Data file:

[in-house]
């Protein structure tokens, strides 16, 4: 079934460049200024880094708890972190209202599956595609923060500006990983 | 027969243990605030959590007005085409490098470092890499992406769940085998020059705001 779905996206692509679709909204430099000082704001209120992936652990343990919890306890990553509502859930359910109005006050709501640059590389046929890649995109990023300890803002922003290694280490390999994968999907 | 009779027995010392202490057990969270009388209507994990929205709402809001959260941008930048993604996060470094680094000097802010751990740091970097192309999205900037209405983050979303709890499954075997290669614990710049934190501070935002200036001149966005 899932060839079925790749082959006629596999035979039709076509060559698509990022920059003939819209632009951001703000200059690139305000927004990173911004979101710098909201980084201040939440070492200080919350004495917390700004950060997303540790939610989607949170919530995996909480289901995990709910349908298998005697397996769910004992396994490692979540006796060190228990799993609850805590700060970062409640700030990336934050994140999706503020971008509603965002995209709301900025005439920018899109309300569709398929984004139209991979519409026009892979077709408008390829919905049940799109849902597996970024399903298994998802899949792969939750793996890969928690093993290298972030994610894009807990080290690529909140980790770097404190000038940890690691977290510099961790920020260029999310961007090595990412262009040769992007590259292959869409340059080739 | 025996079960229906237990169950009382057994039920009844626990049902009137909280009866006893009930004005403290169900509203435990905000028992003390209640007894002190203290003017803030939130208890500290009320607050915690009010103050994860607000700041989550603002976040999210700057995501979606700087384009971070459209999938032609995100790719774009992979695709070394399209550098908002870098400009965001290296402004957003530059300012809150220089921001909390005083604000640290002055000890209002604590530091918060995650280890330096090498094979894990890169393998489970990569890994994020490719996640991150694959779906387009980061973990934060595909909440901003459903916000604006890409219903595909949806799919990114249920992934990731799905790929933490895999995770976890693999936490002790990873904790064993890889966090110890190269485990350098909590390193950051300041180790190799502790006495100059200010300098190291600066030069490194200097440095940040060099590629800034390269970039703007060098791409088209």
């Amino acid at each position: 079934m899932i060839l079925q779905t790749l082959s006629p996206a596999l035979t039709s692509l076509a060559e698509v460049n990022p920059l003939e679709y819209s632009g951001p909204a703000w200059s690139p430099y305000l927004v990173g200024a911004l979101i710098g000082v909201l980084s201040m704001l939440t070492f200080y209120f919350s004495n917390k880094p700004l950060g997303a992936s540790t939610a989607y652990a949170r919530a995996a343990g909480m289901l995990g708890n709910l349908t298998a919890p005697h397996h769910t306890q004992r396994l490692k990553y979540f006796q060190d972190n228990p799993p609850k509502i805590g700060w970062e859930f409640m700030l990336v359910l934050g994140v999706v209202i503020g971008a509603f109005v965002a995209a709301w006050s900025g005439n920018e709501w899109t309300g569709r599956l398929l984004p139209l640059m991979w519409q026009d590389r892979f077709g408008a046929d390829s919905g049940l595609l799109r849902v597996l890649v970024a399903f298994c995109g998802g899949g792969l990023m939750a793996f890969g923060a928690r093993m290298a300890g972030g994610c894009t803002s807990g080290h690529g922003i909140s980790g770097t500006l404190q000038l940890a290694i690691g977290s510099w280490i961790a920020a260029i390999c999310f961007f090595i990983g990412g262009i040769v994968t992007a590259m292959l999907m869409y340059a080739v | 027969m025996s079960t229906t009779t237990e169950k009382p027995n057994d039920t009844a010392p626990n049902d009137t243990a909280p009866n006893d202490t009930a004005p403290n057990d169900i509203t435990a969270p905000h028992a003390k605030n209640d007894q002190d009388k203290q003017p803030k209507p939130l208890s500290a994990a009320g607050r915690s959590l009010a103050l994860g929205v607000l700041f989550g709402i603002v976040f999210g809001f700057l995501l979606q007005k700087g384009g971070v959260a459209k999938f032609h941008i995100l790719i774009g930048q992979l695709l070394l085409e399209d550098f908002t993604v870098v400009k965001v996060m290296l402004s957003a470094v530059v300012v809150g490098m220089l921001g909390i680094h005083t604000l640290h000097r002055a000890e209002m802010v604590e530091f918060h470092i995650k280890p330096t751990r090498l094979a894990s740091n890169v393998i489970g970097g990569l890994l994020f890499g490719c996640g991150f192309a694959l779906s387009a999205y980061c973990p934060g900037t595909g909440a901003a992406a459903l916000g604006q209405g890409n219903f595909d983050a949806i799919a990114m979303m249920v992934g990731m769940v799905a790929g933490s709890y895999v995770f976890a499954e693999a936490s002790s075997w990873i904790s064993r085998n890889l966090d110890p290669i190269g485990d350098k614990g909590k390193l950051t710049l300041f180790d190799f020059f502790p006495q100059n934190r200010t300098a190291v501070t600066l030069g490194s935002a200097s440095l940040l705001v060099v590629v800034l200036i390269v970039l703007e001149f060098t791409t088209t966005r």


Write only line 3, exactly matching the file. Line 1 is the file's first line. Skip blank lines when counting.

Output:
């Amino acid at each position: 079934m899932i060839l079925q779905t790749l082959s006629p996206a596999l035979t039709s692509l076509a060559e698509v460049n990022p920059l003939e679709y819209s632009g951001p909204a703000w200059s690139p430099y305000l927004v990173g200024a911004l979101i710098g000082v909201l980084s201040m704001l939440t070492f200080y209120f919350s004495n917390k880094p700004l950060g997303a992936s540790t939610a989607y652990a949170r919530a995996a343990g909480m289901l995990g708890n709910l349908t298998a919890p005697h397996h769910t306890q004992r396994l490692k990553y979540f006796q060190d972190n228990p799993p609850k509502i805590g700060w970062e859930f409640m700030l990336v359910l934050g994140v999706v209202i503020g971008a509603f109005v965002a995209a709301w006050s900025g005439n920018e709501w899109t309300g569709r599956l398929l984004p139209l640059m991979w519409q026009d590389r892979f077709g408008a046929d390829s919905g049940l595609l799109r849902v597996l890649v970024a399903f298994c995109g998802g899949g792969l990023m939750a793996f890969g923060a928690r093993m290298a300890g972030g994610c894009t803002s807990g080290h690529g922003i909140s980790g770097t500006l404190q000038l940890a290694i690691g977290s510099w280490i961790a920020a260029i390999c999310f961007f090595i990983g990412g262009i040769v994968t992007a590259m292959l999907m869409y340059a080739v | 027969m025996s079960t229906t009779t237990e169950k009382p027995n057994d039920t009844a010392p626990n049902d009137t243990a909280p009866n006893d202490t009930a004005p403290n057990d169900i509203t435990a969270p905000h028992a003390k605030n209640d007894q002190d009388k203290q003017p803030k209507p939130l208890s500290a994990a009320g607050r915690s959590l009010a103050l994860g929205v607000l700041f989550g709402i603002v976040f999210g809001f700057l995501l979606q007005k700087g384009g971070v959260a459209k999938f032609h941008i995100l790719i774009g930048q992979l695709l070394l085409e399209d550098f908002t993604v870098v400009k965001v996060m290296l402004s957003a470094v530059v300012v809150g490098m220089l921001g909390i680094h005083t604000l640290h000097r002055a000890e209002m802010v604590e530091f918060h470092i995650k280890p330096t751990r090498l094979a894990s740091n890169v393998i489970g970097g990569l890994l994020f890499g490719c996640g991150f192309a694959l779906s387009a999205y980061c973990p934060g900037t595909g909440a901003a992406a459903l916000g604006q209405g890409n219903f595909d983050a949806i799919a990114m979303m249920v992934g990731m769940v799905a790929g933490s709890y895999v995770f976890a499954e693999a936490s002790s075997w990873i904790s064993r085998n890889l966090d110890p290669i190269g485990d350098k614990g909590k390193l950051t710049l300041f180790d190799f020059f502790p006495q100059n934190r200010t300098a190291v501070t600066l030069g490194s935002a200097s440095l940040l705001v060099v590629v800034l200036i390269v970039l703007e001149f060098t791409t088209t966005r």